The U.K.’s health committee today called on the government to increase social care funding by £7 billion a year by 2023-24 to avoid the risk of market collapse.
Its report into the deepening crisis in social care argues that doing nothing is “no longer an option.” It underlines that £7 billion would be just a starting point and not address unmet need or improve access to care. It says a 10-year plan is needed to address wider issues in the sector.
The cash comprises of £3.9 billion to meet demographic changes and planned wage increases and £3.1 billion to introduce a lifetime cap of £46,000 per person.
The report also calls for transitional arrangements to ensure the sector can continue to recruit overseas workers until it builds a sufficient domestic workforce, and recommends allowing senior care workers to qualify for visas.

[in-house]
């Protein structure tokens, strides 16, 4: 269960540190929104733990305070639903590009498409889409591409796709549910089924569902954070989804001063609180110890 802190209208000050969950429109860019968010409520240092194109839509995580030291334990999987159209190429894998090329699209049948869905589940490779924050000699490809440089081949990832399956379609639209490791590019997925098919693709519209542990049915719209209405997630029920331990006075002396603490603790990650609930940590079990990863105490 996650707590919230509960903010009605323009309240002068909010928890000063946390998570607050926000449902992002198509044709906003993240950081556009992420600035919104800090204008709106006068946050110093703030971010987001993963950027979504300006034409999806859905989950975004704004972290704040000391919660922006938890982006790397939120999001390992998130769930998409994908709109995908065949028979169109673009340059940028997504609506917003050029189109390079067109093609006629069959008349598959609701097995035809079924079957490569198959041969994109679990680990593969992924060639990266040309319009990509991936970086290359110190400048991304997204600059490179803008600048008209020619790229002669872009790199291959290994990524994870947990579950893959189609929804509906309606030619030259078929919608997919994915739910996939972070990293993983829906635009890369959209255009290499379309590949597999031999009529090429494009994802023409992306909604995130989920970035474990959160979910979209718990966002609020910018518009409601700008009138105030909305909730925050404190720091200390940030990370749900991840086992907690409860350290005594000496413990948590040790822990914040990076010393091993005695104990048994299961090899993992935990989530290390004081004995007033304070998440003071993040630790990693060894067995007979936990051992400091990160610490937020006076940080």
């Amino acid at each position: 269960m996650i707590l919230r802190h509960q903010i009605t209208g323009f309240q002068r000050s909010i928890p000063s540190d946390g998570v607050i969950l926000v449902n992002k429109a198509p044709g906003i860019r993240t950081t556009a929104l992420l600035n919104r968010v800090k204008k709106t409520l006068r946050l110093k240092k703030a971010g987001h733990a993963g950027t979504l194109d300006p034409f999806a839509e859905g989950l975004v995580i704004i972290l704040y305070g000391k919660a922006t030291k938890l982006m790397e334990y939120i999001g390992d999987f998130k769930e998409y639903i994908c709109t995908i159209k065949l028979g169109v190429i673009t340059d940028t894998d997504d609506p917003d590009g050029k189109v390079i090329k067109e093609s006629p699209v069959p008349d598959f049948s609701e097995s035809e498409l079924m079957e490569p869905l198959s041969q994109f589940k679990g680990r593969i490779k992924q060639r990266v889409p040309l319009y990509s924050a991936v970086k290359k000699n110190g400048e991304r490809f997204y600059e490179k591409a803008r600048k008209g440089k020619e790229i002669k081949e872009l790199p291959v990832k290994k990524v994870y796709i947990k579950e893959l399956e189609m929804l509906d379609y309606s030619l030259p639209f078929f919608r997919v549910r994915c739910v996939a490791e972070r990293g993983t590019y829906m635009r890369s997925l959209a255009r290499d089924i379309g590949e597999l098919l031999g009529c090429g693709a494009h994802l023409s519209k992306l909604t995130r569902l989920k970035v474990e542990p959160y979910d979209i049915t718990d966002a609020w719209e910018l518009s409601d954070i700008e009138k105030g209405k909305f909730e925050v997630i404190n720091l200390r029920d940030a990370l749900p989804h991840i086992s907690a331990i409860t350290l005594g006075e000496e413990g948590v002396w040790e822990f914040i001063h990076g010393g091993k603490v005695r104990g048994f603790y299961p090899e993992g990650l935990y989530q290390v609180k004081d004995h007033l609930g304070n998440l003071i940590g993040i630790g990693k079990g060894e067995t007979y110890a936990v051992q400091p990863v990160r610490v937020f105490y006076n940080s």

At present, social care in England isn’t free for all who need it. People who have modest savings or who own property need to fund their care. These costs can be prohibitive; for example, the total cost of care for people living with dementia is estimated at £100,000 to £500,000. Around one in ten of those over 65 will pay more than £100,000 for their care.
Committee Chair Jeremy Hunt — who previously served as health secretary — said the COVID-19 pandemic “held up in lights the brilliant and brave work done by the social care workforce — but the real thank you they want is not a weekly clap but a long term plan for the crisis in their sector.”
This article is part of POLITICO’s premium policy service: Pro Health Care. From drug pricing, EMA, vaccines, pharma and more, our specialized journalists keep you on top of the topics driving the health care policy agenda. Email email@example.com for a complimentary trial.